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by Dr Dave Robinson
 

The best thing about surfing is the sheer joy of being out in the ocean with friends. You don't have to say much when you're bobbing up and down in the sea waiting for waves. There's a sort of unspoken set of nuances among you and your friends. But when you've ridden that last great wave of the session and you get back to the beach, that's when the stories really begin.

The phrases we use are familiar only to surfers. That's what makes surf stories so special.

One tends to regard the phrases as a common language among surfers, but alas, they are not. The South African surf lingo is unique in many ways. I was recently reminded of this when my wife bought me a book called Surfing South Africa, which was put together by Steve Pike from Cape Town, in which he concludes with a glossary of terms. Terms like ‘howzit' (hi), ‘slap' (weak), ‘kiff' (good), ‘kussed' (exhausted), ‘stukkend' (finished), ‘porsie' (home), ‘mal' (crazy), ‘lank' (very), to mention a few.

Growing up in Port Elizabeth, my friends and I spent most school holidays camping in Jeffreys Bay. We surfed from dawn to dusk – for weeks at a time – and became well-practiced in the language of the sub-culture. Nowadays, while every Tom, Dick and Harry walks around in Billabong, Quiksilver and Rip Curl clothing, the only thing that can tell a real surfer from the rest might well be the lingo.

Just last week I was in the water and decided to do the right thing and greet the other surfer in the line up – a ‘grom' who was styling big time and he tuned me ‘howzit' without checking me ‘skeef', so I knew right then we had something in common and I said: “Lekka, man, where you from?” He ‘skiemed' the waves here were ‘slap' compared to Crayfish Factory in Cape Town, but it was ‘kiff' anyway and at least the mob weren't aggro like Snake Park in Durbs.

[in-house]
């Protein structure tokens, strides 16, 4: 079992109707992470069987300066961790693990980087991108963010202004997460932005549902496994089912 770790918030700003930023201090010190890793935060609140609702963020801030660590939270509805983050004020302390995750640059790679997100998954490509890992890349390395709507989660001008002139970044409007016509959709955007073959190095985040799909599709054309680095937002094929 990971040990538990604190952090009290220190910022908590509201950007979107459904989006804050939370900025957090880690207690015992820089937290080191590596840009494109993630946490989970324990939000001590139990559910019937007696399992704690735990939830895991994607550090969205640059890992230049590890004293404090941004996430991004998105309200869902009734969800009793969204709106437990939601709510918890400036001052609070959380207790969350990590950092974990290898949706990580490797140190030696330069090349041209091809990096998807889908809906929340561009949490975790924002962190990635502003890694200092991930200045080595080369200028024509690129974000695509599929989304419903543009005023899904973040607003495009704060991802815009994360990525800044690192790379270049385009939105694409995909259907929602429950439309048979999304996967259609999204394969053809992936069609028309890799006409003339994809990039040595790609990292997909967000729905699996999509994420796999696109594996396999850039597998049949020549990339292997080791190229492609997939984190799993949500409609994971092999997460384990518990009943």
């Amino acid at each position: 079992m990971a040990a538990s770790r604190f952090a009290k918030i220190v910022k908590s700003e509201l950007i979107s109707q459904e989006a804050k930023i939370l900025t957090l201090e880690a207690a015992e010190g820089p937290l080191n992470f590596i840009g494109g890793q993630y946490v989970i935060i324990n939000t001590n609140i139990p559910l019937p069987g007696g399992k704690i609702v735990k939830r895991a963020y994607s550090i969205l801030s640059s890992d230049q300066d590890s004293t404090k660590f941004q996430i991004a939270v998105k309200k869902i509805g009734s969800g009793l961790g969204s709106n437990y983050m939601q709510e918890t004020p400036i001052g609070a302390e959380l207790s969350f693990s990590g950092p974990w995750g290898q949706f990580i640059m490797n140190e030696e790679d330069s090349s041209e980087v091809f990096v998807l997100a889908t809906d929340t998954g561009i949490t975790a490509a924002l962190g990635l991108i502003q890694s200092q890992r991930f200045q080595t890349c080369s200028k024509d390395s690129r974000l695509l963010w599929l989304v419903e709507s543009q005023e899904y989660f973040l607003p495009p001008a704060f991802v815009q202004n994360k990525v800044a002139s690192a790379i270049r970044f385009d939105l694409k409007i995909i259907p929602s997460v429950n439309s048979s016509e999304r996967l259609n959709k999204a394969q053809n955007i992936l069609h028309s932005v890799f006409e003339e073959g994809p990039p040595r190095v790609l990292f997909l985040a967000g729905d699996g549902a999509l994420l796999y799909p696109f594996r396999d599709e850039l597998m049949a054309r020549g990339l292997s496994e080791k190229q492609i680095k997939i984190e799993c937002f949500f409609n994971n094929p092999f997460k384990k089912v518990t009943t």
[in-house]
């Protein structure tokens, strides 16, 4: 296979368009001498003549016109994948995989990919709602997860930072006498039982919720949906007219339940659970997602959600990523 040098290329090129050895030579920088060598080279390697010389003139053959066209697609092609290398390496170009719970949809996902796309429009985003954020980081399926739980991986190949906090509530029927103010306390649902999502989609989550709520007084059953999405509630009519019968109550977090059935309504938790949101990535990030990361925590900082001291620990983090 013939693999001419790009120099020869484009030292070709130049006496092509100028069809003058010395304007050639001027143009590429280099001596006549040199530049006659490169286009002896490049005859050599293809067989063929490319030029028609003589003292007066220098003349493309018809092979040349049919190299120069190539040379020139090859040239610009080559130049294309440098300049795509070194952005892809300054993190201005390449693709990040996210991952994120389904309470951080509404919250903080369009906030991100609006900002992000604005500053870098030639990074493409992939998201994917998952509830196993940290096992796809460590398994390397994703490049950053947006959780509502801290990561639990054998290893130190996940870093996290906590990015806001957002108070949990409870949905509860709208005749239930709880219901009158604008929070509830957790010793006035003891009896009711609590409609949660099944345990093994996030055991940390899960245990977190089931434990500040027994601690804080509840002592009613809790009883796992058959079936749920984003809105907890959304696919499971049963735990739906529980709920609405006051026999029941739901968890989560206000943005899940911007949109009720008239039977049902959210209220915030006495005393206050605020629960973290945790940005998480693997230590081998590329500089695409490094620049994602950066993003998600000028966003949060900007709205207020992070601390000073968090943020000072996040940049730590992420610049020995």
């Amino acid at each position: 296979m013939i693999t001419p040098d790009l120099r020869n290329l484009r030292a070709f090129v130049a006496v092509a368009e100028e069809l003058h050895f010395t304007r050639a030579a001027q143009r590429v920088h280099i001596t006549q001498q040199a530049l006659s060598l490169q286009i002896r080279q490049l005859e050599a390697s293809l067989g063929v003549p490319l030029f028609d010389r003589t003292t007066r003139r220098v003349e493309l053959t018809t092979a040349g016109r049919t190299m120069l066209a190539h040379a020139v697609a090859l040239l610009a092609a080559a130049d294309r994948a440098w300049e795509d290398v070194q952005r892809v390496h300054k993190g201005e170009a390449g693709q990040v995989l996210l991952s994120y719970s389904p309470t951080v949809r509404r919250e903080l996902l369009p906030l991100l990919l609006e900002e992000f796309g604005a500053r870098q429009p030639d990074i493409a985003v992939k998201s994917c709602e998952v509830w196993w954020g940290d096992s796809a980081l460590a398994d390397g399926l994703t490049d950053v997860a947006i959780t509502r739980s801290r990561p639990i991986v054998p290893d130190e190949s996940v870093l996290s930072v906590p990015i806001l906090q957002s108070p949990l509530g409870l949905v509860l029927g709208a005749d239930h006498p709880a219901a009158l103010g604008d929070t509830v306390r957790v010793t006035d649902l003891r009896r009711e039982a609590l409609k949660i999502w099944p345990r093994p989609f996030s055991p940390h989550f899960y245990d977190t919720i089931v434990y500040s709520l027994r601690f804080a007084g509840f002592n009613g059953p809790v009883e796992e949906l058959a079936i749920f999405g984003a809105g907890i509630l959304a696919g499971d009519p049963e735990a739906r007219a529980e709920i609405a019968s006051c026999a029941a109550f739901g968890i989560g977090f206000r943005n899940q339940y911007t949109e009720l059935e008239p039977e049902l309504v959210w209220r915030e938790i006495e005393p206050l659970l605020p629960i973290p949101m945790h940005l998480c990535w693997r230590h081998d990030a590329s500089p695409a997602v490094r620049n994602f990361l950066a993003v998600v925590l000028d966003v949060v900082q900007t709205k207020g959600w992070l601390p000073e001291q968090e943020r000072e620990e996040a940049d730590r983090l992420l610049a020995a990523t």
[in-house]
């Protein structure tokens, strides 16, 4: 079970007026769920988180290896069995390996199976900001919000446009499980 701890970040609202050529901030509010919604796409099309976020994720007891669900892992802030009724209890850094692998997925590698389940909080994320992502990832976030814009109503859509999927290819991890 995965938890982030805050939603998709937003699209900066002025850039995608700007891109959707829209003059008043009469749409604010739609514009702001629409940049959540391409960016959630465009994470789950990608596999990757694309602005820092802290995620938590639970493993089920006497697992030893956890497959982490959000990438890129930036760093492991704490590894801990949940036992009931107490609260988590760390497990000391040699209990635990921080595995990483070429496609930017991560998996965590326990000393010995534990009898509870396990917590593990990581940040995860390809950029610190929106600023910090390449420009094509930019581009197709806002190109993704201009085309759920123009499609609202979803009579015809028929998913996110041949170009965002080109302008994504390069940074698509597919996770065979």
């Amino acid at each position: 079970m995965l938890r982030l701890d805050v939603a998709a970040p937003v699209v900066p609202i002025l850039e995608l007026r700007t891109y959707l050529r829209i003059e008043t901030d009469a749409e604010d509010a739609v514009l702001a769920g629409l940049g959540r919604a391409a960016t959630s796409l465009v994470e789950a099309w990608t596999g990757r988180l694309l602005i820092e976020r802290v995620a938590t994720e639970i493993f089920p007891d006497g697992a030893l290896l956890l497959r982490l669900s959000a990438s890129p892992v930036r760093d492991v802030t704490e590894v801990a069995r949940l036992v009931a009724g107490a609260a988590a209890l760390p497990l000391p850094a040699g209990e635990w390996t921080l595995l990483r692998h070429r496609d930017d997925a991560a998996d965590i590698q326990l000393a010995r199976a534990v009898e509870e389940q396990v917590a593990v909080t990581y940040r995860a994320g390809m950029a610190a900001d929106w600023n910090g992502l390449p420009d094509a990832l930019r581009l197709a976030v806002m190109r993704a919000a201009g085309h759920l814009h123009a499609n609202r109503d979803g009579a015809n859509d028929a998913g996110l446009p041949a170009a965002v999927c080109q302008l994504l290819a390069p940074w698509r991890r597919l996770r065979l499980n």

“Stru, bru”, I agreed.

He pulled into a sick barrel that got me ‘amped' for one too and when I waxed it he hooted. Two hours later he said he was ‘kussed' and paddled in. I was feeling ‘stukkend' too. We needed to chow, but both our ‘porsies' were too far so we just sat there gazing out to sea, sort of semi-zonked. Inevitably our thoughts turned to our home breaks.

He began ‘doening it': “Last time I surfed Supers it was all-time mal, man. The place was going off its head, ekse. We were just full-on cranking and getting insanely slotted.” The passion in his voice reminded me of home.

“Nooit, I don't miss much about South Africa,” I said lamely. Actually, it was an understatement, which incidentally is also a feature of surf lingo.

The next day I made a trip to the local South African shop and realised there are actually a few things I miss. That weekend I invoked Facebook to find some ballies – long-lost surf buddies – just so I could tune them: “Howzit ous, Oz is lekka, but I do miss J-Bay at times”.

Dr Dave Robinson is professor of management studies at Imagine College and Central Queensland University, an entrepreneur, surfer and amateur musician.

 
 
 
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Posted by Dr Dave Robinson
02 Jun 2010



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